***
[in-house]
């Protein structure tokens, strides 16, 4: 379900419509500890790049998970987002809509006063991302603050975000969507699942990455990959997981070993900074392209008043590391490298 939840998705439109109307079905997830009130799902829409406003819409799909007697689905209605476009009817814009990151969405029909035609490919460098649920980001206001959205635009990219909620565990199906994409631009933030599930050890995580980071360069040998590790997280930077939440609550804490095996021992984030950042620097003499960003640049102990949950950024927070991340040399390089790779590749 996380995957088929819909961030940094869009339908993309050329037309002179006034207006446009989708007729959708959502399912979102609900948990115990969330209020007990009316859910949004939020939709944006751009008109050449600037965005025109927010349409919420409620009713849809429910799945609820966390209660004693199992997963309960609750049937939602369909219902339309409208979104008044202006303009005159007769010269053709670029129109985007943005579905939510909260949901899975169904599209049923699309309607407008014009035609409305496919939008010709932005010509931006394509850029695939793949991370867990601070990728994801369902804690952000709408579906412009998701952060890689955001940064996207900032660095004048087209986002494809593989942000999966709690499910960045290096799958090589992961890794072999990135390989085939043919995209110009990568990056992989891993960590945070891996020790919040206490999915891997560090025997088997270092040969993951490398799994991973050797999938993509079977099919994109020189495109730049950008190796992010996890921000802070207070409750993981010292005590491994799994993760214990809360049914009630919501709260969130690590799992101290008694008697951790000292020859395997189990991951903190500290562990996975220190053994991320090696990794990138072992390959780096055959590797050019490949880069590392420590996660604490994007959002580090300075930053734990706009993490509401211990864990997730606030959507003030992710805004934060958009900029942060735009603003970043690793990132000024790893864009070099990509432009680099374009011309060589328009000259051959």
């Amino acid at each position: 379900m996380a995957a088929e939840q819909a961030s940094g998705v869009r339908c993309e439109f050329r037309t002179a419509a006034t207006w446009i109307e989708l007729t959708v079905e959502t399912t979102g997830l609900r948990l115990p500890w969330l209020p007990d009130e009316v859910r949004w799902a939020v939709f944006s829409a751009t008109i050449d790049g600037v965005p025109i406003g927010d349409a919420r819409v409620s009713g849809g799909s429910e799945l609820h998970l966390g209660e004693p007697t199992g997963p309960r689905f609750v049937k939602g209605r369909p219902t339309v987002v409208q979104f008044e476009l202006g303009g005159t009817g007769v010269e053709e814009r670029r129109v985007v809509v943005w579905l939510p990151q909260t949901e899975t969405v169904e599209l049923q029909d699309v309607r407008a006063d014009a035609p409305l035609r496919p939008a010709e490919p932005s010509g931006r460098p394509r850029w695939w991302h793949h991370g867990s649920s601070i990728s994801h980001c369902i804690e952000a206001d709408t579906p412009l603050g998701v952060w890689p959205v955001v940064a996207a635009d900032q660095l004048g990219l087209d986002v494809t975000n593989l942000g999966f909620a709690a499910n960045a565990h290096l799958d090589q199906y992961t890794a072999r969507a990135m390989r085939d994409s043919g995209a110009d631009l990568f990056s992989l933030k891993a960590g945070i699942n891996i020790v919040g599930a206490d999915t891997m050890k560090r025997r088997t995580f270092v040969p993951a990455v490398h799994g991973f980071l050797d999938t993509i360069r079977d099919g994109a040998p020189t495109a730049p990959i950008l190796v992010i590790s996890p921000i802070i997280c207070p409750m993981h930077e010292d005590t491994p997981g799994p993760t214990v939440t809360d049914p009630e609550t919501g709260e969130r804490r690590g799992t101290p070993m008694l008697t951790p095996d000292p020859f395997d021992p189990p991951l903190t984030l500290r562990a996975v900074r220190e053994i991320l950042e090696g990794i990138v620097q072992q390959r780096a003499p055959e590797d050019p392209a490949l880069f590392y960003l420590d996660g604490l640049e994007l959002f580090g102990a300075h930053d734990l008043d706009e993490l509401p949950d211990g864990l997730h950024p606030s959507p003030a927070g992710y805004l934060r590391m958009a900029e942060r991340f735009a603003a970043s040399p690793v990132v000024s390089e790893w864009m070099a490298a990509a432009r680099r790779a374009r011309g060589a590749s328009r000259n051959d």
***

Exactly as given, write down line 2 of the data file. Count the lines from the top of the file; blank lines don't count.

């Protein structure tokens, strides 16, 4: 379900419509500890790049998970987002809509006063991302603050975000969507699942990455990959997981070993900074392209008043590391490298 939840998705439109109307079905997830009130799902829409406003819409799909007697689905209605476009009817814009990151969405029909035609490919460098649920980001206001959205635009990219909620565990199906994409631009933030599930050890995580980071360069040998590790997280930077939440609550804490095996021992984030950042620097003499960003640049102990949950950024927070991340040399390089790779590749 996380995957088929819909961030940094869009339908993309050329037309002179006034207006446009989708007729959708959502399912979102609900948990115990969330209020007990009316859910949004939020939709944006751009008109050449600037965005025109927010349409919420409620009713849809429910799945609820966390209660004693199992997963309960609750049937939602369909219902339309409208979104008044202006303009005159007769010269053709670029129109985007943005579905939510909260949901899975169904599209049923699309309607407008014009035609409305496919939008010709932005010509931006394509850029695939793949991370867990601070990728994801369902804690952000709408579906412009998701952060890689955001940064996207900032660095004048087209986002494809593989942000999966709690499910960045290096799958090589992961890794072999990135390989085939043919995209110009990568990056992989891993960590945070891996020790919040206490999915891997560090025997088997270092040969993951490398799994991973050797999938993509079977099919994109020189495109730049950008190796992010996890921000802070207070409750993981010292005590491994799994993760214990809360049914009630919501709260969130690590799992101290008694008697951790000292020859395997189990991951903190500290562990996975220190053994991320090696990794990138072992390959780096055959590797050019490949880069590392420590996660604490994007959002580090300075930053734990706009993490509401211990864990997730606030959507003030992710805004934060958009900029942060735009603003970043690793990132000024790893864009070099990509432009680099374009011309060589328009000259051959």